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What is a POODLE attack?

The POODLE attack, also known as CVE-2014-3566, is an exploit used to steal information from secure connections, including cookies, passwords and any of the other type of browser data that gets encrypted as a result of the secure sockets layer (SSL) protocol.

In October 2014, the United States Computer Emergency Readiness Team (US-CERT) issued an advisory about a vulnerability associated with the encryption that protects internet traffic. The security flaw, POODLE (Padding Oracle On Downgraded Legacy Encryption), allows attackers to decrypt network traffic between a client and a server.

SSL 3.0 and SSL 2.0, older versions of the Transport Layer Security (TLS) protocol used to encrypt and authenticate data sent over the internet, are vulnerable to POODLE attacks. In addition, while the industry deprecated these protocols -- replacing them with newer and more secure TLS connections -- a small number of browsers still support SSL. An attacker attempting to exploit POODLE can force these browsers to downgrade to SSL 3.0 when TLS is unavailable by inserting themselves into the communication session.

Transport layer at Layer 4 of the OSI communications model
Open Systems Interconnection (OSI) communications model positions the transport layer at Layer 4, where it ensures the reliable arrival of messages across a network, checks for errors and provides data flow controls.

How do POODLE attacks work?

The POODLE security flaw enables a man-in-the-middle (MiTM) attacker to eavesdrop on supposedly secure communications. This means attackers can exploit POODLE to steal users' private information and -- possibly -- impersonate the user, resulting in the user losing control over the exploited web application.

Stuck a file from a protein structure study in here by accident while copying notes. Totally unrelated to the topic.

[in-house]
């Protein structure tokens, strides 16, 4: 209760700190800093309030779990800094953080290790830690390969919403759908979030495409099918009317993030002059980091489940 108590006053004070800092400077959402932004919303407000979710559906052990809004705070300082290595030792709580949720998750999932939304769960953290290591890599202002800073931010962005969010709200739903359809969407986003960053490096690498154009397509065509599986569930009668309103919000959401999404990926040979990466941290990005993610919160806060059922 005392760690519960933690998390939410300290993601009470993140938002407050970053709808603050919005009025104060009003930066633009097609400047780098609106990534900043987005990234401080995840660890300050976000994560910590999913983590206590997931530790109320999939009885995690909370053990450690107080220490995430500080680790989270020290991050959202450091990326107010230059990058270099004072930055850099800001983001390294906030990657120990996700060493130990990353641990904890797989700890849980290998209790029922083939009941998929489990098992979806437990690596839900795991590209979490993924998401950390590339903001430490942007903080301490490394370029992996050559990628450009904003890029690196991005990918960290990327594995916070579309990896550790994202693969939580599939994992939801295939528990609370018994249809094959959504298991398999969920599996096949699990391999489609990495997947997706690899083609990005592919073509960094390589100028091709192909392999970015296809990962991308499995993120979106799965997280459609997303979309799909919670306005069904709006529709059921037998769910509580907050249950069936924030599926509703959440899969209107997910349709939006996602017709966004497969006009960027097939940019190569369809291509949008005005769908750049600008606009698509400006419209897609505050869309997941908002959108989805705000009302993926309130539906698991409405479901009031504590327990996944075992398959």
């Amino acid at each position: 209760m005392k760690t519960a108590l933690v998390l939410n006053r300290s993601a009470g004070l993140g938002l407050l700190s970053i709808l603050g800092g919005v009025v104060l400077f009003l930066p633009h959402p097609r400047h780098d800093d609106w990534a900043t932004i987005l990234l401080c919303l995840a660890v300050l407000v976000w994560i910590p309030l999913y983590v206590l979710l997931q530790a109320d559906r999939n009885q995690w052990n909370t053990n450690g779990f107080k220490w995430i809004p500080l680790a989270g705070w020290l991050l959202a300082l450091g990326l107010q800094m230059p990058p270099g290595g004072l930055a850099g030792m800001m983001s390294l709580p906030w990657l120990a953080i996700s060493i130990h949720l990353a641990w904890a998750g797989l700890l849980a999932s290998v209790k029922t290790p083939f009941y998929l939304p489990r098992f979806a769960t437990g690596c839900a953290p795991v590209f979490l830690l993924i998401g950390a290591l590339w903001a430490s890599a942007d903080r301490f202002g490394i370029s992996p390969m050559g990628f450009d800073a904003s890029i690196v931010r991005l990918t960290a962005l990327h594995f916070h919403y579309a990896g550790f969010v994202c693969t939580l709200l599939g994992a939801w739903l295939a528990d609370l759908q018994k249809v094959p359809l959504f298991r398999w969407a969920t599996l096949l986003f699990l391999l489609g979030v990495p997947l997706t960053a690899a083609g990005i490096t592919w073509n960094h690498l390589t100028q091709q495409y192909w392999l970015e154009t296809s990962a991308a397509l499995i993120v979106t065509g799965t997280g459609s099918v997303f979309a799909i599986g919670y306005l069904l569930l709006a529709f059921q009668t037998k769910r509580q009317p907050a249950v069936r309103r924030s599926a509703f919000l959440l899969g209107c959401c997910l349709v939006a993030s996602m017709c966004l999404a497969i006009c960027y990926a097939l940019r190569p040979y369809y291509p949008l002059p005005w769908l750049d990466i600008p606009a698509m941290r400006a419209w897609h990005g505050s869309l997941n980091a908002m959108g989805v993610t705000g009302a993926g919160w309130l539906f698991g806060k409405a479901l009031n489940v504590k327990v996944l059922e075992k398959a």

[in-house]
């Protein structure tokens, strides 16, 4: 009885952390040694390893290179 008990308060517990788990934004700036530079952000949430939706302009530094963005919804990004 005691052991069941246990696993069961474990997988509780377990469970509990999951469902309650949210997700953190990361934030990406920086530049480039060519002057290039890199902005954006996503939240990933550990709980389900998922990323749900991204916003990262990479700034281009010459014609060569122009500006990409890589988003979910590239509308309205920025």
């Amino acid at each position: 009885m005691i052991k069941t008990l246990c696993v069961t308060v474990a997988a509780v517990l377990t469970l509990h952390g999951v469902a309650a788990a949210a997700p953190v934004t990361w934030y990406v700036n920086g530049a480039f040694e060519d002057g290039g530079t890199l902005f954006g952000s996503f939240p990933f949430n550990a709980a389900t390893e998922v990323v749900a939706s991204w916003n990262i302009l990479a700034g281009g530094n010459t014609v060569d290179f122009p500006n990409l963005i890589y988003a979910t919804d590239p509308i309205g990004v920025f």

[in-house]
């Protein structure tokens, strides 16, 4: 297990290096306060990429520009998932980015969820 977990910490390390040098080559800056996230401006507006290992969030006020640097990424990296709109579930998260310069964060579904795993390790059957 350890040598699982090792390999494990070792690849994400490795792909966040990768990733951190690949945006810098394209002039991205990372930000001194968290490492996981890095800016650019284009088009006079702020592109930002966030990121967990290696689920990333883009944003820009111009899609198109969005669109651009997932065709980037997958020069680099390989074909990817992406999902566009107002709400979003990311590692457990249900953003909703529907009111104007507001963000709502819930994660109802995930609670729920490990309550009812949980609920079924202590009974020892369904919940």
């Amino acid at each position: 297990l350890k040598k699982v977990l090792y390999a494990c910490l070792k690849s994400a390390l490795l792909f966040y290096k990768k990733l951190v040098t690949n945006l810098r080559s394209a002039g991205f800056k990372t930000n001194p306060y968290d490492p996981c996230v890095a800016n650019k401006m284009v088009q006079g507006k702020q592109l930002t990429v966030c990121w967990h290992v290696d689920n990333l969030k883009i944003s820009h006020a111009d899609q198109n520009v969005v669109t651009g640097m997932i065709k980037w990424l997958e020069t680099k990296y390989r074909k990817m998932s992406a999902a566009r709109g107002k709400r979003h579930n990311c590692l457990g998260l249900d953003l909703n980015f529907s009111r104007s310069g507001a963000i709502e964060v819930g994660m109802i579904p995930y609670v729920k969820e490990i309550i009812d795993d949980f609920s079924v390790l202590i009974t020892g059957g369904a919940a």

A POODLE attack is not simple to employ and requires success at each of the following three stages:

  1. In the initial stage, an attacker gains access to victims' sensitive data by performing a successful MiTM attack. An MiTM attack is a form of active eavesdropping where an attacker surreptitiously inserts themselves between two parties communicating over the internet to intercept and relay messages to and from them. So, while the victims believe they are talking directly to each other over a private connection, the attacker is in fact controlling the entire conversation.

  2. During the second stage, the attacker forces the server to switch to SSL 3.0 protocol. They do this by continually dropping connections during the MiTM attack until the service switches to an older protocol if it is not possible to switch to a newer protocol such as TLS 1.2. This stage of the POODLE attack is known as the downgrade attack.

  3. Once the server switches to SSL 3.0, the attacker uses POODLE to retrieve information from encrypted packets. This means they can intercept the vulnerable client's session and view the information in unencrypted data as plaintext.

How to prevent and repair POODLE attacks

Any server that supports SSL 3.0 and older versions of TLS is vulnerable to a POODLE attack. Modern versions of TLS are safe, and today's browsers block sites that use old versions of TLS (1.0, 1.1). A server configured to support only newer protocols (TLS 1.2, 1.3) prevents the possibility of a POODLE attack.

What is the POODLE vulnerability?

The POODLE vulnerability impacts certain cipher suites defined within a security protocol, including TLS and SSL. Cipher suites are cryptographic algorithms and key exchange methods used to establish secure connections between a client and a server. When block ciphers encrypt cipher suites, a private and public key is generated using asymmetric encryption. The communication between the user and server uses the key for encryption.